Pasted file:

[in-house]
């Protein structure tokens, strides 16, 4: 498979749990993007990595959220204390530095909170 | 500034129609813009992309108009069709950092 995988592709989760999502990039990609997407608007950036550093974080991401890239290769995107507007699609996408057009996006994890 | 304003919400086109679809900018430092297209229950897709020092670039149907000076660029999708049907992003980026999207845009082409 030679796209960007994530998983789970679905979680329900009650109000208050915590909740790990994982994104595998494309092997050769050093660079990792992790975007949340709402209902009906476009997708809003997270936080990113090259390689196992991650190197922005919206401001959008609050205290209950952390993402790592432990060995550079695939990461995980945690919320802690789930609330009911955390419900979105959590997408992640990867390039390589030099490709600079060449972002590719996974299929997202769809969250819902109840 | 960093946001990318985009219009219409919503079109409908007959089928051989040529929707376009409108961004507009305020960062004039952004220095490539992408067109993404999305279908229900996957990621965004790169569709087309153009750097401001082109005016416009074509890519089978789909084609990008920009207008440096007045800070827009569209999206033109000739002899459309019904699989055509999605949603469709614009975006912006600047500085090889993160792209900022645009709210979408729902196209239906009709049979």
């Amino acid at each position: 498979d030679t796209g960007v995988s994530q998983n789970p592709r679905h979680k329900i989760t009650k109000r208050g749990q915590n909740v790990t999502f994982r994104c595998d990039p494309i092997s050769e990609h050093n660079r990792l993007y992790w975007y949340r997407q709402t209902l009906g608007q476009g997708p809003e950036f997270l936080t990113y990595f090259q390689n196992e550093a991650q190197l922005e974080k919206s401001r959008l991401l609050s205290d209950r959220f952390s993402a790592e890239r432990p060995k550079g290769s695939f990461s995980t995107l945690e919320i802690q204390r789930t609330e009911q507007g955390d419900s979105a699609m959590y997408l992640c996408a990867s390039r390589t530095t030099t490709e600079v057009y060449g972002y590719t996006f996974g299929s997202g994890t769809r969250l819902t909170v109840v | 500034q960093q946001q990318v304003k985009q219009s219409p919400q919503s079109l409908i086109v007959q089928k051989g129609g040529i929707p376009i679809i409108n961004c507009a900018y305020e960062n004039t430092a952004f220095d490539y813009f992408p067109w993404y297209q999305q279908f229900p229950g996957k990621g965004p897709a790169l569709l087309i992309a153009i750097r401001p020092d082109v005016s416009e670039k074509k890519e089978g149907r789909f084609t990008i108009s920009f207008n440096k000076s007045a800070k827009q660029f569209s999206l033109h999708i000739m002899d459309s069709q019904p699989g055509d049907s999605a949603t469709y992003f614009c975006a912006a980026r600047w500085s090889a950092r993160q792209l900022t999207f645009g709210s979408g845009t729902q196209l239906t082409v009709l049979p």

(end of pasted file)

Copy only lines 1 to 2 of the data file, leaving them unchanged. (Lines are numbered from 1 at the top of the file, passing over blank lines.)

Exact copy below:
[in-house]
């Protein structure tokens, strides 16, 4: 498979749990993007990595959220204390530095909170 | 500034129609813009992309108009069709950092 995988592709989760999502990039990609997407608007950036550093974080991401890239290769995107507007699609996408057009996006994890 | 304003919400086109679809900018430092297209229950897709020092670039149907000076660029999708049907992003980026999207845009082409 030679796209960007994530998983789970679905979680329900009650109000208050915590909740790990994982994104595998494309092997050769050093660079990792992790975007949340709402209902009906476009997708809003997270936080990113090259390689196992991650190197922005919206401001959008609050205290209950952390993402790592432990060995550079695939990461995980945690919320802690789930609330009911955390419900979105959590997408992640990867390039390589030099490709600079060449972002590719996974299929997202769809969250819902109840 | 960093946001990318985009219009219409919503079109409908007959089928051989040529929707376009409108961004507009305020960062004039952004220095490539992408067109993404999305279908229900996957990621965004790169569709087309153009750097401001082109005016416009074509890519089978789909084609990008920009207008440096007045800070827009569209999206033109000739002899459309019904699989055509999605949603469709614009975006912006600047500085090889993160792209900022645009709210979408729902196209239906009709049979």